Ever wondered why Ocado drivers are so nice? It’s not just because they’re hoping you will tip them for carrying your shopping into the kitchen. Two sources tell Business Insider that Ocado has an interesting recruitment policy that ensures all its delivery people are polite and friendly.
Ocado needs to hire a lot of drivers. A lot. For instance, it recruited 600 drivers right before Christmas 2014. The company said they were permanent roles, not just temporary seasonal workers.
You’d think that Ocado would therefore recruit people who have experience as professional drivers. Truck drivers, taxi drivers, that sort of thing.
In fact, it prefers to recruit staff who have a background in customer service or customer relations and then teach them to drive the vans.
We heard this earlier this winter but the company declined to confirm the tip when we asked. Earlier this week, however, I asked an Ocado delivery driver about the training and he confirmed it for me (So helpful!). Here is a job ad for an Ocado driver. Note that “customer service” experience is listed ahead of driving experience. While a clean driving licence is required, professional driving experience is not.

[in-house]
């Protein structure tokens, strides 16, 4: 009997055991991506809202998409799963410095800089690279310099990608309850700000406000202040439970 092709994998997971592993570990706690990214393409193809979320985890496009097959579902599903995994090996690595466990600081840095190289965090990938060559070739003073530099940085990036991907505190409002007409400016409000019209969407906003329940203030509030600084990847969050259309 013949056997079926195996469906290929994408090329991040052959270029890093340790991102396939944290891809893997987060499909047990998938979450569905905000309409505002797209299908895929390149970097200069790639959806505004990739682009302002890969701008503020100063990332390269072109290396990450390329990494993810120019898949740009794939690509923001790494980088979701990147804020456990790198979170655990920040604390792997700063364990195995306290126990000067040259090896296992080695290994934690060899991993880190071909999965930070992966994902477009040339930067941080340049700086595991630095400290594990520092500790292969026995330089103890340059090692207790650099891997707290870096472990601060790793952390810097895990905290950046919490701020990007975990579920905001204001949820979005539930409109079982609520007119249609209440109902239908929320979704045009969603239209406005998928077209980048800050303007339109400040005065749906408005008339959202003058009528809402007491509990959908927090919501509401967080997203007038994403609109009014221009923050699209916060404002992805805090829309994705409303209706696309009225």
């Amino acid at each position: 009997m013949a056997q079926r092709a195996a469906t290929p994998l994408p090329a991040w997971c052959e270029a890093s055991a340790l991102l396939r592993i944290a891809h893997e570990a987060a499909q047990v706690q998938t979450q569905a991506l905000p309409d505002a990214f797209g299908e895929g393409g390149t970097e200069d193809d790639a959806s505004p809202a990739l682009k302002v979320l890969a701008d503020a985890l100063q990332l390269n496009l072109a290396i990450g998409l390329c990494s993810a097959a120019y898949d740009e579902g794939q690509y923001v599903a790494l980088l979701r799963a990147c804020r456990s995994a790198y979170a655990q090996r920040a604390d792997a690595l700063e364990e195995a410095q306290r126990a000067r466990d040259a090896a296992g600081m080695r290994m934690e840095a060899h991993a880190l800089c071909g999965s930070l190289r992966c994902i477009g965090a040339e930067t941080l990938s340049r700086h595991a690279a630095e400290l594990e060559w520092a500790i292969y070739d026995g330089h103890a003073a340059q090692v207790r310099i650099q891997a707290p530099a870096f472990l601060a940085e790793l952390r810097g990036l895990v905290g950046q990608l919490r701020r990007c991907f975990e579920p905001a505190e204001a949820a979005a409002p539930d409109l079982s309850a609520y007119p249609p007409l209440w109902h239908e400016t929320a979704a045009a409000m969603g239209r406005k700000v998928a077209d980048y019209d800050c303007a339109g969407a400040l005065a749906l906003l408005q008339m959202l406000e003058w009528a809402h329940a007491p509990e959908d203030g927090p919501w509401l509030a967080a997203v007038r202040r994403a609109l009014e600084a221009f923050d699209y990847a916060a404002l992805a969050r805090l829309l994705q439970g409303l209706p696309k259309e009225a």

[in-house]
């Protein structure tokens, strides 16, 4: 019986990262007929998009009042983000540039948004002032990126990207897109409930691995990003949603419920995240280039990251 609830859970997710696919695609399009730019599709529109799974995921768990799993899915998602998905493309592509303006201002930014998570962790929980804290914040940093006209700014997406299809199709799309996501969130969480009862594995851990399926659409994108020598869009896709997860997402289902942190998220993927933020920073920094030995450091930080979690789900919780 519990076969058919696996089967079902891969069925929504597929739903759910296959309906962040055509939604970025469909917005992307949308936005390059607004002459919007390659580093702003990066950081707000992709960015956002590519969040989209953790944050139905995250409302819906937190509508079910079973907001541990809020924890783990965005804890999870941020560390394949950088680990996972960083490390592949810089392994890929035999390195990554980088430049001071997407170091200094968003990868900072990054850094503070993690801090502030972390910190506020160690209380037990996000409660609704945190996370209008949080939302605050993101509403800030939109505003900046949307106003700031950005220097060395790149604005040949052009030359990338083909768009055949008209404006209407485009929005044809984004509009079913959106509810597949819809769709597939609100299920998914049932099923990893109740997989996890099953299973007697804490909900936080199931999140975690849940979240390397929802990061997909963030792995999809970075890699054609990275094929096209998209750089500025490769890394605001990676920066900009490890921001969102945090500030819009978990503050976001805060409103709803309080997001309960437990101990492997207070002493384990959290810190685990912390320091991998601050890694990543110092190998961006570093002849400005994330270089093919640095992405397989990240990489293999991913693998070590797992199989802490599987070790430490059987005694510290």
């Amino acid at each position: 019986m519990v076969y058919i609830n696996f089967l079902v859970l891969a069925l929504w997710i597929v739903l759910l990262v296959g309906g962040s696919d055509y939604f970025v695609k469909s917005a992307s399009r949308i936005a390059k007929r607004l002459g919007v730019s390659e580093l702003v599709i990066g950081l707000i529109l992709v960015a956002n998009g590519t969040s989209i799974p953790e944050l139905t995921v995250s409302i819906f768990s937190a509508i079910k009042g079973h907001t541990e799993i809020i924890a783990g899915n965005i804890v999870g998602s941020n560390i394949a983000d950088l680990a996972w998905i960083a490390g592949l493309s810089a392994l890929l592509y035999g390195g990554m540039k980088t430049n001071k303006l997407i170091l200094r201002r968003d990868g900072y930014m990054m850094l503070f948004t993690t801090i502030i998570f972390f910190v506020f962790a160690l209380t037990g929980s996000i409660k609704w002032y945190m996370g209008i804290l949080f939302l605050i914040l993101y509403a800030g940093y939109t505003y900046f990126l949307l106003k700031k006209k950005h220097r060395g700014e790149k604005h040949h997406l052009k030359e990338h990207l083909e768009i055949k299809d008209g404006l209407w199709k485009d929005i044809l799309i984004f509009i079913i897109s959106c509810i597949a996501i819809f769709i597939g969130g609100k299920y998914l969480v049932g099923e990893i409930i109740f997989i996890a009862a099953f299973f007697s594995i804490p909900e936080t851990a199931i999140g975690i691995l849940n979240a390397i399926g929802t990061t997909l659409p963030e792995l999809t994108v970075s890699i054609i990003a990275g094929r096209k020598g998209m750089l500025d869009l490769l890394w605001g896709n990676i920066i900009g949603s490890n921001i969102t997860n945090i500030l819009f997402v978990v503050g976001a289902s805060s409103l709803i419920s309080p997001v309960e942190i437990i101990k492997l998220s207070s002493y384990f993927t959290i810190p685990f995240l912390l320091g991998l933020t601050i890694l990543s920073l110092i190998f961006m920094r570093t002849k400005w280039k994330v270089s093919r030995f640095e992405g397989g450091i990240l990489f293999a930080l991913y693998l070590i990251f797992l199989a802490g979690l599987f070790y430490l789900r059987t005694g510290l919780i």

This sounds simple, but in fact it is brilliant: You might need 600 “drivers,” but in fact anyone can be taught to drive. What you really want is 600 nice people who are going to make every customer they deal with a customer for life. Ocado drivers see up to 35 customers a day. Their driving skills are less important than their ability to deal with customers. This is why you’ll often get a phone call from an Ocado driver if they’re able to deliver your groceries earlier than planned. Sure, they’re trying to get through their shift quicker. But they also know that customers like it when companies deliver things sooner than expected.
This is one of those attention-to-detail things that keeps me convinced that Ocado is going to change British shopping forever.
Not all companies think this way. In the US, Fresh Direct — which is similar to Ocado — also employs a lot of driver-delivery guys. They’re perfectly fine at delivering groceries. But they clearly have not been to the Ocado charm school.